Saturday, December 29, 2007

Little Artists

Several picture books nominated for the Cybils fiction picture book category would appeal to young artist because they celebrate painting, drawing, and the artist’s process.

Lily Brown’s Paintings
By Angela Johnson
Illustrated by E.B. Lewis
Orchard Books, 2007

Lily Brown loves to paint. When she paints, her world transforms. Lily Brown goes from the security of her loving family to a free spirit flying through the air. The subjects of her paintings speak to her and she responds by painting them. Lily even becomes part of her paintings. The text is written with Angela Johnson’s poetic words.

“In Lily Brown’s paintings,
the colors of people,
places, and things
change with her heart.”

The illustrations are all done in watercolor, but E.B. Lewis changes the style with each painting to celebrate favorite artists. Some paintings are in exquisite detail, others look very much a young child created them. The book is a celebration of an artist’s world and how an artist goes into another world to create masterpieces.

Hugo and Miles in I’ve Painted Everything
Written and illustrated by Scott Magoon
Houghton Mifflin, 2007

Roadblocks, artist’s block, writer’s block. We’ve probably all experienced these in our lives. Kids say, “I don’t know what to draw” or “I don’t know what to write.” What do you do when you experience a roadblock? Why, you go to Paris, of course!

Hugo is an elephant who is an artist. He thinks he has painted everything there is in the world to paint and feels like he has run out of ideas. He goes to his friend Miles for help. Miles suggests that Hugo go with him to Paris on a business trip to get some inspiration.

In Paris they see the famous sites, go to museums and look at paintings by famous artists, and have a picnic. It isn’t until he goes to the top of the Eiffel Tower that he gets his inspiration. He feels like he immediately need s to go home and get to work. He realizes it’s not what he paints, but how he paints it. It’s all about perspective. When he climbed to the top of the Eiffel Tower he realized that he saw the city in a whole different way than he’d seen it the last few days.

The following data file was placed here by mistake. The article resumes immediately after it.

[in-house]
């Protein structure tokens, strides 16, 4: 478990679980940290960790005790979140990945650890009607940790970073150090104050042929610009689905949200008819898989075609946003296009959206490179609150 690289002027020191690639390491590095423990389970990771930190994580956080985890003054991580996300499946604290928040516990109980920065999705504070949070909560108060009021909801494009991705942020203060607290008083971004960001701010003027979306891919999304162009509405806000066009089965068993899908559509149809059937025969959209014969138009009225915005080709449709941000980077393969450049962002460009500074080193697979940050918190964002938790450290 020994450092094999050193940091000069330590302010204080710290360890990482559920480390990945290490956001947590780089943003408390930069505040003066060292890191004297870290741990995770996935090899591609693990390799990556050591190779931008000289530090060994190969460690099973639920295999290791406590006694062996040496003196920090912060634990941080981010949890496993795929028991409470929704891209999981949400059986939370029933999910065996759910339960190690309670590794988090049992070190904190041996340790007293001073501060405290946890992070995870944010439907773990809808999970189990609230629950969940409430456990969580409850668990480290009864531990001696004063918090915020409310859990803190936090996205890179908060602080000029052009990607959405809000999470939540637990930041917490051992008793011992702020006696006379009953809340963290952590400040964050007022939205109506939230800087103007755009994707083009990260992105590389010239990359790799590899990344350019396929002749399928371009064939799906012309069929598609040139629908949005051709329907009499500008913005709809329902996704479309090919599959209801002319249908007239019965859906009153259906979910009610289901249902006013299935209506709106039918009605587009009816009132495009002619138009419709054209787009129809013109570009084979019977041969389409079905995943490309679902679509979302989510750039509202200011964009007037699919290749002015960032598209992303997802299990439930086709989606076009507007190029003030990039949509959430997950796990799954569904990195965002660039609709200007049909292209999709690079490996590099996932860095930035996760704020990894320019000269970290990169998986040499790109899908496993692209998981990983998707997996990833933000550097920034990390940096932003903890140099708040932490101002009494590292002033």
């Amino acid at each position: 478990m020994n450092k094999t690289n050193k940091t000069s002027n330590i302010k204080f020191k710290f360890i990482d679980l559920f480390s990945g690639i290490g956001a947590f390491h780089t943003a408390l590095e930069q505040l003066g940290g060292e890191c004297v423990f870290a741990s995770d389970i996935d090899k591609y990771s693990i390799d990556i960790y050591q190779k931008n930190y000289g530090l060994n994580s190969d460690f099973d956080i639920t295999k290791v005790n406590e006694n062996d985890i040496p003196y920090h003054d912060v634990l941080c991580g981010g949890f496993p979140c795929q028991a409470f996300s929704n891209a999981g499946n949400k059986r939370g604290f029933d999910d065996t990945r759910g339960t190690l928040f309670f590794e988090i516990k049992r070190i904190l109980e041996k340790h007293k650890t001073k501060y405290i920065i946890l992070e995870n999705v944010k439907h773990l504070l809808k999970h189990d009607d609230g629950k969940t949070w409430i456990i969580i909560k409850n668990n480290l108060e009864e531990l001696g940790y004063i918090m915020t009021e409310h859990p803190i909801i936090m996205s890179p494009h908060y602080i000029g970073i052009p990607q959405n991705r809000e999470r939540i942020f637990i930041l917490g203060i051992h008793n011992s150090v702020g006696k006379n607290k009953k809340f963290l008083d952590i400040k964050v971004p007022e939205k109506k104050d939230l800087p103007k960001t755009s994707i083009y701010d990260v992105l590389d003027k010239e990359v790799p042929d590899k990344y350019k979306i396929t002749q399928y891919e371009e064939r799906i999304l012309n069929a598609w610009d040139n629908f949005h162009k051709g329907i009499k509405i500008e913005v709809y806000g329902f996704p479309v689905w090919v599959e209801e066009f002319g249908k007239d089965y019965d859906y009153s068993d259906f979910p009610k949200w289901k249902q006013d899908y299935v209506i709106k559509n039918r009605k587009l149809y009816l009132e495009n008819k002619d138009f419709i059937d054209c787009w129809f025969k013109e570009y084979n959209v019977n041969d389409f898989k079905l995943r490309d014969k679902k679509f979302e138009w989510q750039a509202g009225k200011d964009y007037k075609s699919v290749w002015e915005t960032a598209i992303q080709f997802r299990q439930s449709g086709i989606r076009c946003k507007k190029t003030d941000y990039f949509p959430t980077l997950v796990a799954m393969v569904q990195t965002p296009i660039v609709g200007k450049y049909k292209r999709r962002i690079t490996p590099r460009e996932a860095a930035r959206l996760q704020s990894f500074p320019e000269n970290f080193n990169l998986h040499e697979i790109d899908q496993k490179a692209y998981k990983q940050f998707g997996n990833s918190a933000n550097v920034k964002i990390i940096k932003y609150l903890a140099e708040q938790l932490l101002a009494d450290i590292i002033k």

Magoon plays with the name Hugo too. Hugo realizes he can paint a really large picture: “Hugomongus”, paint only in different shades of the same color: “Hue-go”, paint something in the style of another artist like Van Gogh: “Van Hugo.”

This book is a fun way to look at perspective and how it affects the creative side.

Go to Bed, Monster!
By Natasha Wing
Illustrated by Sylvie Kantorovitz
Harcourt, 2007

Lucy couldn’t go to sleep, so she decided to draw—and she drew a monster. The monster wanted to play. Lucy drew everything they would need. Soon Lucy was tired, but the monster wanted to stay awake. In order to get the monster to go to bed, she drew him a bed, blankets, pajamas, a teddy bear, and even a book.

This book is about imagination—what a young artist can do with her drawing and where the drawings can take her. Lucy realizes that her imagination keeps her up at night—the monster will not go to bed. Then Lucy finally gets her rest when her monster drawing finally gets sleepy.

The illustrations in this book are playful, fun, and very child-like. This is a great book for young artists and young monster-lovers everywhere.

Written and illustrated by Deborah Freedman
Knopf, 2007

This is another art-related book with kids drawing. I recently wrote a more extensive review of it here.

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